Studio Tour # 48. Ray Finan Furniture Studio – Ray Finan. Custom designed wood furniture. 269 Old Depot Rd, Arlington VT 05250. (802) 681-5393.


Ray Finan Furniture Studio opening to the public over 10/4 & 5 for the first time! Arlington VT.

Studio Tour # 61. Sage Jewelry – Michele Bargfrede. Handcrafted sterling silver jewelry and accessories. 78 The Common, Chester VT 05143. (802) 875-7243.

Studio Tour # 80. All Things Bright and Beautiful – Gaelic McTigue. Christmas ornaments, Santas, cats, dogs. 27 Bridge St, Waitsfield VT 05673. (802) 496-3997.

Kate Taylor specializes in jewelry boxes made of wood.

Kate Taylor specializes in jewelry boxes made of wood.

Studio Tour # 84. Torrey Caroll Smith Studio – Torrey Smith. Colorful acrylic painting, prints and cards. 55 S. Main St, Waterbury VT 05676. (802) 598-4008.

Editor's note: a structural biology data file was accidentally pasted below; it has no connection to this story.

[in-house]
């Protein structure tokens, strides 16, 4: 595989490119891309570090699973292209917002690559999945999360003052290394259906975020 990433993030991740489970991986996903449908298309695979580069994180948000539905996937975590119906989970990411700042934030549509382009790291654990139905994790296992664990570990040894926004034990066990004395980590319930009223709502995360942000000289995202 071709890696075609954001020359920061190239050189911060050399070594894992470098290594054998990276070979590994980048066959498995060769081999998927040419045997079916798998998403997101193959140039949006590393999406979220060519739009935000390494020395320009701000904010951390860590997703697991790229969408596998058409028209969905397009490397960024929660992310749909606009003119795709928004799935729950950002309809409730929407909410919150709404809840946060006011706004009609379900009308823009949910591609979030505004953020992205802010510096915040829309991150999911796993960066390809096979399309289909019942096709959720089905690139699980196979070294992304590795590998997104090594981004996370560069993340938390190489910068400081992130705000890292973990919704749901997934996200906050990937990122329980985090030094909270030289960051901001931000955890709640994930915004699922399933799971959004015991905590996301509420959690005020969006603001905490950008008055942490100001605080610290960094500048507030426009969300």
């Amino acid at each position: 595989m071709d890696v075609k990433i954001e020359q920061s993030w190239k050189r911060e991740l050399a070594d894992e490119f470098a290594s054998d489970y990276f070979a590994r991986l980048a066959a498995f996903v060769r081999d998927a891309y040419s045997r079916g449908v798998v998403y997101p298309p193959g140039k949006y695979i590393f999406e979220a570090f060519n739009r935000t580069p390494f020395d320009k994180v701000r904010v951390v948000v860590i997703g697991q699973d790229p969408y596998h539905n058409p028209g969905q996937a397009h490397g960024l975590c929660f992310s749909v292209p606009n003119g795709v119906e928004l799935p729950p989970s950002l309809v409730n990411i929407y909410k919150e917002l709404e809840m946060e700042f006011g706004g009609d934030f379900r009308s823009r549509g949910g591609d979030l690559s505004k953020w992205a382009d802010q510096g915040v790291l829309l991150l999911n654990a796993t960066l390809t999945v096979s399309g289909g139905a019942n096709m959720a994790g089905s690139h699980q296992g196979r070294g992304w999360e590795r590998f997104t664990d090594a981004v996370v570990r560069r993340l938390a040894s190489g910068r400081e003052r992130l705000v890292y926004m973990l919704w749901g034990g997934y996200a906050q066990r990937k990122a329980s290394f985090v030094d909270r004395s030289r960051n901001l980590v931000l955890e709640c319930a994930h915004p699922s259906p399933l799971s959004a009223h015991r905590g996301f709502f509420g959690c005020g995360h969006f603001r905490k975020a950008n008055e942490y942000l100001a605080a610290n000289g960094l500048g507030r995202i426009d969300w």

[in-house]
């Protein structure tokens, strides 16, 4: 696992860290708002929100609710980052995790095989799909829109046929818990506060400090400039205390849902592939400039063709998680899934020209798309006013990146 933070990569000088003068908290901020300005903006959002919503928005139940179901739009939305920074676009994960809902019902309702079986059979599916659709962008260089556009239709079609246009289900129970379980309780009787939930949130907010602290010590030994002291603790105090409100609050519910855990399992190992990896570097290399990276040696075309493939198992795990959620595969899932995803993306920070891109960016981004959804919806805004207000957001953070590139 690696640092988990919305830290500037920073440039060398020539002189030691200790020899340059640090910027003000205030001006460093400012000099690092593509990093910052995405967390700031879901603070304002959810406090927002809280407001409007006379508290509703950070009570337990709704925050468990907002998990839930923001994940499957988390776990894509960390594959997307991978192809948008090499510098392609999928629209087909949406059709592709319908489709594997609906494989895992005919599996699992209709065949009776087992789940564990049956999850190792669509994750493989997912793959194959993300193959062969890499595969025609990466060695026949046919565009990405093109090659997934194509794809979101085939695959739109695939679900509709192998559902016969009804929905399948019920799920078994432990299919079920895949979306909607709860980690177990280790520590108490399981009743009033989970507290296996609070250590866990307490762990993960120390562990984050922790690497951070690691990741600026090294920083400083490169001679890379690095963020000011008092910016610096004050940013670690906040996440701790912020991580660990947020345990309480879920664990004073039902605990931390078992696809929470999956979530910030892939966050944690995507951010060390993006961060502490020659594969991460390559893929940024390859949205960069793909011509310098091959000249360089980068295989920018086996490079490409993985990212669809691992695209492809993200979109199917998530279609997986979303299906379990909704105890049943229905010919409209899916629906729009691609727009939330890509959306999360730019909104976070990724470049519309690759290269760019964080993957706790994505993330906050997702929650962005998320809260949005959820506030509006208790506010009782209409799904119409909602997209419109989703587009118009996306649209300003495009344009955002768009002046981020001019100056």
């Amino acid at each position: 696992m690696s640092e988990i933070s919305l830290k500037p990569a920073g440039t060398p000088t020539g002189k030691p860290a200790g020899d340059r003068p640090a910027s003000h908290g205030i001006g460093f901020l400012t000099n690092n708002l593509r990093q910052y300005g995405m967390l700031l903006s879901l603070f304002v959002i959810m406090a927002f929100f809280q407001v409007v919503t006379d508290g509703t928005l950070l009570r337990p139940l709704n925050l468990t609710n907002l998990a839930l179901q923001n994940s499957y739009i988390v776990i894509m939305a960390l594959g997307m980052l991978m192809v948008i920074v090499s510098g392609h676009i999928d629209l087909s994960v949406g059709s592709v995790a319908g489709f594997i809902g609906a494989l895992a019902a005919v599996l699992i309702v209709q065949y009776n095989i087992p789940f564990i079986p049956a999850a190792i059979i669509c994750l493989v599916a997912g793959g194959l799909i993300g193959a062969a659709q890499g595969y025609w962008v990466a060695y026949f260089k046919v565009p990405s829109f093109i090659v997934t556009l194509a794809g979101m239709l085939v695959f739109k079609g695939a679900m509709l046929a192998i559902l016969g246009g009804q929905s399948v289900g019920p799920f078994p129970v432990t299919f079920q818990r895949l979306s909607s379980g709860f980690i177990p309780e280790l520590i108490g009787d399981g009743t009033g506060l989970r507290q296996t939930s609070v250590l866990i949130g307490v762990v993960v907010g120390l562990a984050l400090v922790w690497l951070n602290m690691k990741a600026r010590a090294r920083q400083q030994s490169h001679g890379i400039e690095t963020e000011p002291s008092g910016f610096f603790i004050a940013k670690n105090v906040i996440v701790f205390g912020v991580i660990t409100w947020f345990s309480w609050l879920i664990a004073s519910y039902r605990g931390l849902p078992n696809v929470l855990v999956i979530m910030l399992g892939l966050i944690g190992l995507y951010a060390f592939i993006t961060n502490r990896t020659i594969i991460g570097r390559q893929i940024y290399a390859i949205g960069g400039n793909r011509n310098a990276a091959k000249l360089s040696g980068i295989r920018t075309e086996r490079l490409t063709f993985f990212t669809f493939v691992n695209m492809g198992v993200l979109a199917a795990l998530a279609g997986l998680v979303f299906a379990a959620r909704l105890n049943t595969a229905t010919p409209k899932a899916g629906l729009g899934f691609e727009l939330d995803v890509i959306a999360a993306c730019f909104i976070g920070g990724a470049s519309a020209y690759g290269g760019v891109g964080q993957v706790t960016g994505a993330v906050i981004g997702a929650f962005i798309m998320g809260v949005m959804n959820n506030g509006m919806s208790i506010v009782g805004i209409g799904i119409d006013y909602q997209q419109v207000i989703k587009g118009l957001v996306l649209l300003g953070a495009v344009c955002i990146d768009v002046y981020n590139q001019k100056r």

Studio Tour # 86. Flint Brook Pottery – Deborah Van Ness. Handthrown, functional stoneware pottery. 471 Minister Brook Rd, Worcester VT 05682. (802) 229-0259.

Studio Tour # 90. May Day Studio – Kelly McMahon. Quirky paper goods, letterpress, bookbinding. 190 River St, Montpelier VT 05602. (802) 229-0639. See above for special event.

Studio Tour # 93. Creative Woodworking – Kate Taylor. Fine woodworking, jewelry boxes, classes. 479 Stony Corners Rd, East Montpelier VT 05651. (802) 917-1772.

Nick Rosato's  Johnson studio will showcase many wooden bowls turned from local woods.

Nick Rosato’s Johnson studio will showcase many wooden bowls turned from local woods.

Studio Tour # 103. The Sculpted Tree – Nick Rosato. Woodturning, bowls of local wood. 562 Vt Rte 15, Johnson VT 05656. (802) 999-2976.

Studio Tour # 107. JH Forge – Jim Hurlburt. Handmade Vermont hardwood kitchen chef knives. 3986 Stowe Hollow Rd, Stowe VT 05672. (802) 253-8473.

Jim Hurlburt is a blacksmith and a chef knife designer. He opens his Stowe studio over 10/4 & 10/5.

Jim Hurlburt is a blacksmith and a chef knife designer. He opens his Stowe studio over 10/4 & 10/5.

The Open Studio Experience